The African Union [AU] and One Laptop per Child today signed a Memorandum of Understanding in which they commit to provide laptops to primary school students throughout Africa. Matthew Keller, OLPC’s Vice President of Global Advocacy, and Lidet Tilahun, Vice President of International Outreach, were present for the signing at AU’s Headquarters in Addis Ababa, Ethiopia.
The AU has committed itself to work with OLPC in developing large-scale laptop projects, and to work with OLPC on seeking funding from prospective donors as well as recipient countries for these projects. OLPC and the AU will work together to leverage the advantages of the XO laptop and its award-winning Sugaroperating system in transforming primary school education, and to promote strategies for better access to laptops and connectivity.
“OLPC’s partnership with the African Union represents another significant step toward a world in which every child has access to a world-class education, to the world’s body of knowledge, and to each other,” said Keller. “The African Union is dedicating itself not simply to One Laptop per Child, but to a world in which the children become agents of change – making things, teaching each other and their families and affecting the social development of their community.”
Commissioner Jean-Pierre Ezin, the AU Commissioner for Science and Technology, said, “Getting connected laptops filled with dynamic educational content into the hands of children throughout Africa will change the way this generation of children thinks and learns. The AU is eager to realize what could be a profound development as a result of advanced technology in the way learning happens both in and out of school, the way that books are read, and the way that education happens inside a classroom. This is a very ambitious project for which we will have to partner with various people and institutions to mobilize and find the resources required to meet the objective of educational transformation.”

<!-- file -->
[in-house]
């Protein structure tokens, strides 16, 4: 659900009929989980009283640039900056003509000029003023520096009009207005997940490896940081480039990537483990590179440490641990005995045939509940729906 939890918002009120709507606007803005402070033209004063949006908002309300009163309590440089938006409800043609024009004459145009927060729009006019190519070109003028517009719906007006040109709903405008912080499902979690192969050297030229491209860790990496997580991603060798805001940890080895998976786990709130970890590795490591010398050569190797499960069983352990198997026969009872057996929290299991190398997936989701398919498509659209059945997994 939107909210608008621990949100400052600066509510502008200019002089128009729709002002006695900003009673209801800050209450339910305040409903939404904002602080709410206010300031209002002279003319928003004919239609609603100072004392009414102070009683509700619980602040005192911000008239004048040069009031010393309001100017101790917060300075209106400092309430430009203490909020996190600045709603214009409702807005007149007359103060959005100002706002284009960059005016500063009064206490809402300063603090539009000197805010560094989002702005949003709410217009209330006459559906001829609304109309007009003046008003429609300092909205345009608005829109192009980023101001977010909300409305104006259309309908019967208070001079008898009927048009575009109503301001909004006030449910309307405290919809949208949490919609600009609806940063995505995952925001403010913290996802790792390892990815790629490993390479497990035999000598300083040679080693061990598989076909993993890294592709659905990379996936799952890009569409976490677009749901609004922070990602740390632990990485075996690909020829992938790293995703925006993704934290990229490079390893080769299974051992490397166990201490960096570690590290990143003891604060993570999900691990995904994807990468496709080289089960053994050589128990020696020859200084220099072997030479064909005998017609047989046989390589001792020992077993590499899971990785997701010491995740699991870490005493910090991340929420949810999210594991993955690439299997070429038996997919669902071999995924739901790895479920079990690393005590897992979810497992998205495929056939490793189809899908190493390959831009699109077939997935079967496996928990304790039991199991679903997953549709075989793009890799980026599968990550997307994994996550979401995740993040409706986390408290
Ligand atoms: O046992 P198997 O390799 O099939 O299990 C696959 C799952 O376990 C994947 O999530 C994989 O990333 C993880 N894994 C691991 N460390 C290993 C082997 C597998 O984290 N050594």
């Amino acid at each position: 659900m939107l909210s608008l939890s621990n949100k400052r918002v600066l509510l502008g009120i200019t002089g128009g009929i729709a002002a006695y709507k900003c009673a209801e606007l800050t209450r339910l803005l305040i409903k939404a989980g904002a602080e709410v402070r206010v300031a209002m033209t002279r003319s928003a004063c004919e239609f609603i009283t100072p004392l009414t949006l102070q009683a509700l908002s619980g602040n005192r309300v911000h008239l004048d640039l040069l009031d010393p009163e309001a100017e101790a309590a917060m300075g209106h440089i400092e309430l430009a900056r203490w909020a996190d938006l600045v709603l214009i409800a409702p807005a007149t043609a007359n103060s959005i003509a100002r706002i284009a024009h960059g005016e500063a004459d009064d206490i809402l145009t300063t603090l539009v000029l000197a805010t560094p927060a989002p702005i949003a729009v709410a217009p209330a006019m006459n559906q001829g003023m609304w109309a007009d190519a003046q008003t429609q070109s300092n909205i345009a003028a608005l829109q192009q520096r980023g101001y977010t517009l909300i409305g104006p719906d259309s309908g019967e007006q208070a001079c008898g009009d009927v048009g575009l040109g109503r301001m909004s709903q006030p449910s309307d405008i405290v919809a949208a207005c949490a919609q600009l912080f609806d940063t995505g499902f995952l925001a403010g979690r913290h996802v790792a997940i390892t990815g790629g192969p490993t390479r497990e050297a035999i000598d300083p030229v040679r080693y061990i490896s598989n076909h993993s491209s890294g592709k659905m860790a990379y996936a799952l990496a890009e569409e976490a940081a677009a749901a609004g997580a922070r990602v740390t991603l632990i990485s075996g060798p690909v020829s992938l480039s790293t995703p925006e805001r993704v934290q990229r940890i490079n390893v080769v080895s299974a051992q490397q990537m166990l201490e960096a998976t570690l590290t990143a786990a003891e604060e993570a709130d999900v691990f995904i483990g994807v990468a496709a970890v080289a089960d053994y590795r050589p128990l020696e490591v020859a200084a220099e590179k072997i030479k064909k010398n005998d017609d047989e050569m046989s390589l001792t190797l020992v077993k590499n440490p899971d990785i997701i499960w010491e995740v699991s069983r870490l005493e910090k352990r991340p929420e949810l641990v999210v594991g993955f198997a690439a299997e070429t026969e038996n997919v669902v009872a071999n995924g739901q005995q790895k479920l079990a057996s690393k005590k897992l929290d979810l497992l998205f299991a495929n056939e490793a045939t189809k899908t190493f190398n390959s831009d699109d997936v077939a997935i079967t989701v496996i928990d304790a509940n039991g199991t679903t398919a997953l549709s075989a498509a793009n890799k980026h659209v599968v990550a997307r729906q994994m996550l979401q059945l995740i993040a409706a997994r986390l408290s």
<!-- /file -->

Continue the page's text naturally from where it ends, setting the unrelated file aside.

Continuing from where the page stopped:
A recent report ranks Rwanda’s broadband connectivity speeds third on the continent, ahead of its neighbors in East Africa. This seems to be changing rapidly; I recall that just over a year ago, when we hosted the OLPCorps summit in Kigali, it was difficult for attendees to find hotspots to upload videos of any length.
Rwanda keeps on surprising its neighbors. It intends to be an ICT hub for the region, and is moving in that direction full speed. Kudos to Kagame and his young crew for making that dream real, year by year.
They also are going to learn about the two main points of the OLPC implementation: one laptop per each child and children take laptops home. Those two points are always controversial and it is very important that school’s principals understand the underlining logic behind them. It the school management buy the concept, the success chances of the project in the school increase significantly.
It’s 8am on Saturday morning, and 100 students and five teachers sweat in a single classroom. Most likely, there is no energy today, but with luck, students come to class with their computers fully charged from another neighborhood. In a concrete room with one door, the students spend hours working on their bright green XOs. The sounds: typing and talking. And laughter.
Students working on XOs outside in Sao Tome
This is the scene in São Tomé e Príncipe, a two-island nation of about 160,000 off the west coast of Africa, near Gabon and Nigeria, at the São João Secondary School. The school received 100 XOs in the summer of 2009 through an OLPCorps team of students and professors from the University of Illinois. It now runs XO classes for its sixth grade students with help from Beth Santos and a local organization called STeP UP (São Tomé e Príncipe Union for Promotion). The XOs at the school are quite popular – the program has been covered by local and national news networks. You can see pictures of the project and find other São Tomé-related links at the Sao Tome Blog.